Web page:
Ask the Archivist

Tables (Re)Turned

Q. Thanks for your column on the former law libraries. Has anything historic survived from those buildings (other than the books, I mean)? DNJ, Danville

A. Well, some of the books are pretty historic....But we are excited about having succeeded in rescuing a very tangible part of the Law Library’s history.

When the School of Law moved out of the original Boalt Hall in 1951, we left behind the library study tables that had been custom made for us by the San Francisco design firm of Vickery, Atkins and Torrey. Those 1911-vintage tables were used by law students for 40 years, and later served the East Asian Studies program well, but with the opening of the new East Asian library in 2008, the furniture was slated for disposal via UC’s Excess and Salvage Department. The Law Library swooped in to rescue the tables, and they have now been beautifully restored. Soon they will grace the new Law Library reading room, and once again generations of law students will be able to study at these historic tables.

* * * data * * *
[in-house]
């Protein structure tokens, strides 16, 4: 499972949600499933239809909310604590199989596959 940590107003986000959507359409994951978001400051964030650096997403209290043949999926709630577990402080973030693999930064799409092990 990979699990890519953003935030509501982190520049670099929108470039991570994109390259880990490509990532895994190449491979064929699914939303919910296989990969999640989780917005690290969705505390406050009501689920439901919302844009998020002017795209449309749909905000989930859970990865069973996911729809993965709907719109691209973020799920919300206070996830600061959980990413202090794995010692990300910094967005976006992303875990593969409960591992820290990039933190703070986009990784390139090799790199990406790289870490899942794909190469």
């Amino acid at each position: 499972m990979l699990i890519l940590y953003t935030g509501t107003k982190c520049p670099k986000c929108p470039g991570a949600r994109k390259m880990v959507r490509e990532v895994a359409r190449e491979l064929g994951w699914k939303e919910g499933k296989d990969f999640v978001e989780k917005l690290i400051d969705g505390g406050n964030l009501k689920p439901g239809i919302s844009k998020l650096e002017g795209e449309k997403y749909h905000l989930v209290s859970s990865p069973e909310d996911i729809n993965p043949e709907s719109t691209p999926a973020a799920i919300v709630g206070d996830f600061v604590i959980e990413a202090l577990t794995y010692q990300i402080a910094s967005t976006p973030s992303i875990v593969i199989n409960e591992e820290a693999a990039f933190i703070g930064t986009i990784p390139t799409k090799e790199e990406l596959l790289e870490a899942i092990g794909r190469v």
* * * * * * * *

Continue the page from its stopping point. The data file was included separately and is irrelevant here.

1916 Reading Room
1916 Reading Room

The law school's modern day reading room

An update on our July column:  a blurb from the December 7, 1903 Berkeley Daily Gazette reveals a temporary location for the law collection before it was moved to its first permanent home in the basement wine cellar:

At last the law library, which has been so cramped for space in the south end of the art gallery of the University Library building [Bacon Hall] is to have larger and better quarters. The large room in the basement has been fitted up and will be much superior to the old location. Five large and handsomely equipped bookcases have been installed besides those already in use. [University] Librarian Rowell and his assistants are busy today changing the books and arranging them in their new cases.”
 So we have our roots in both an art gallery and a wine cellar. Is that classy, or what?

 Do you have a question?  Ask the Archivist: